The Amati Exhibition proved to be a posh presentation
It was a lavish affair, held October 26 and 27 at the regal Lansdowne Club in the posh Mayfair district of London. The third Amati Exhibition drew hundreds of exhibitors, musicians, and the just plain curious who’d gathered to buy instruments and bows, attend one of nine symposiums, or savor the snacks at the pop-up cafe.

This publication was among the exhibitors—the Strings table was located in between auction house Gardiner Houlgate (the company had just two vintage Gibson guitars on display and, as they told me, they quickly realized that they would not be finding their ideal audience here) and Florian Leonhard Fine Violins, one of the most prominent London dealers. The exhibition is the brainchild of Amati.com co-founders Sarah and James Buchanan who hosted the event in one of the most expensive areas of London, producing a free exhibition guide as well as a “goodie bag” for visitors while lining up well-respected industry figures for talks that ranged from life in a string quartet to violin makers of the Mantua School.

Of course, James Buchanan is no stranger to this world. He started as a porter at Bonham’s, and ended up running the music department in London for Christie’s auctioneers. In 2005, he left Christie’s Auctioneers to co-found Brompton’s Auctioneers. He then left Brompton’s seven years later to set up Amati, an online auction house and media company. He has also commissioned and helped edit The Brompton’s Book of Violin and Bow Makers.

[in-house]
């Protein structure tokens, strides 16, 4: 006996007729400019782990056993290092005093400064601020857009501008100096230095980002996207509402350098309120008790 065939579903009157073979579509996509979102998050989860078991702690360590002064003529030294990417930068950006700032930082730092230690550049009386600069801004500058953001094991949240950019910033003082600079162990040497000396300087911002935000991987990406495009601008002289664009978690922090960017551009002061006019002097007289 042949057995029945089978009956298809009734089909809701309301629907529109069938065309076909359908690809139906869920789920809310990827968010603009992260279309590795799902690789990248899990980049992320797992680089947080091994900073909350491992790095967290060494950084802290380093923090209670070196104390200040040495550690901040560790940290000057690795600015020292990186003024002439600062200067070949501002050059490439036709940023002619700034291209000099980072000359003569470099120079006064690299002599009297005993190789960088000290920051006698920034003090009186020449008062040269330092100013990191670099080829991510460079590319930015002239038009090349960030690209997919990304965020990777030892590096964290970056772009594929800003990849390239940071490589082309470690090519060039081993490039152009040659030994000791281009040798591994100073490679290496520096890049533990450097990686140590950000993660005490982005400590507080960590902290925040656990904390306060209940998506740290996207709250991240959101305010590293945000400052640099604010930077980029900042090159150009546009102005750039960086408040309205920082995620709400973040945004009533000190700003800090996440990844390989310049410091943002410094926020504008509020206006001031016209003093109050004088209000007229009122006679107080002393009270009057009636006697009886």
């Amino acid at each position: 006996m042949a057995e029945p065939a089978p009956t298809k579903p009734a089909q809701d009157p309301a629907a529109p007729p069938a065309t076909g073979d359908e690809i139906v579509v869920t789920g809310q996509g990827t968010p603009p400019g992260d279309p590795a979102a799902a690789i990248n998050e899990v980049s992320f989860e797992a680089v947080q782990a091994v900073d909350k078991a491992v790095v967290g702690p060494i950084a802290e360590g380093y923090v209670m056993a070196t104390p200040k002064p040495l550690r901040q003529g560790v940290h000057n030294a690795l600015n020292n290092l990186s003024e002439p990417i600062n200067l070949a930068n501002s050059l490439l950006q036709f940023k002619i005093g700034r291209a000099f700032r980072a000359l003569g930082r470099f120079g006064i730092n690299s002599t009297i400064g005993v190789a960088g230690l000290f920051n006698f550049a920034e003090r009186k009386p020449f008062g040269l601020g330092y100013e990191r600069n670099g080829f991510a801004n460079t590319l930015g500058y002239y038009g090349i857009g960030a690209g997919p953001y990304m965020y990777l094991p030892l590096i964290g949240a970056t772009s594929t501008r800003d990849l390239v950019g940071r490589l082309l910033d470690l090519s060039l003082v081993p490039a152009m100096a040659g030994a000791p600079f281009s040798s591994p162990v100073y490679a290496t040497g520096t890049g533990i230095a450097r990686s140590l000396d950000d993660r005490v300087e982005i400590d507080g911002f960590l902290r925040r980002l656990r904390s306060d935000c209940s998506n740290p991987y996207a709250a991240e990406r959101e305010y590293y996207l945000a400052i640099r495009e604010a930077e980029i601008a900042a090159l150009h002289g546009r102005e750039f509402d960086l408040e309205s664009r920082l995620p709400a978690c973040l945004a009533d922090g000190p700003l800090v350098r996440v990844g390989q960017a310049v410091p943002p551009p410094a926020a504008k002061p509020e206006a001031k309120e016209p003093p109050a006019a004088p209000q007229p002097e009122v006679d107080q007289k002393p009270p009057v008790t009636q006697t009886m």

I attended several of the talks and was especially interested in two: “The Million Dollar Question: Because They’re Worth It” (on the state of the high-end instrument market) and “No Strings Attached: What’s Needed to Help Philanthropists Donate Musical Instruments” (mostly UK focused, about how donating an instrument to a museum will get you a tax break, but donating the same instrument to a soloist or orchestra will not). I was also very charmed by the young members of the Kelemen Quartet, led by the Hungarian violinist Barnabas Kelemen, who was the subject of an onstage interview with classical-music critic Jessice Duchen. Philip Kass’ look at the violin makers of the Mantua School was typically thorough and demonstrates his incredible passion for ferreting out the truth about instruments and their makers. On the other hand, the talk with the topic “Does Music Make a Difference?” bogged down because both presenters seem to be reading from a Ph.D thesis. Overall, Amati.com seems to be positioning itself as the middle man between those who sell and make stringed-instrument products and buyers whose budgets fall in the vast area between students and collectors of Cremonese and other fine instruments. As we know from Internet success stories like Amazon and eBay, being in the middle between buyers and sellers can be quite a lucrative place to be.

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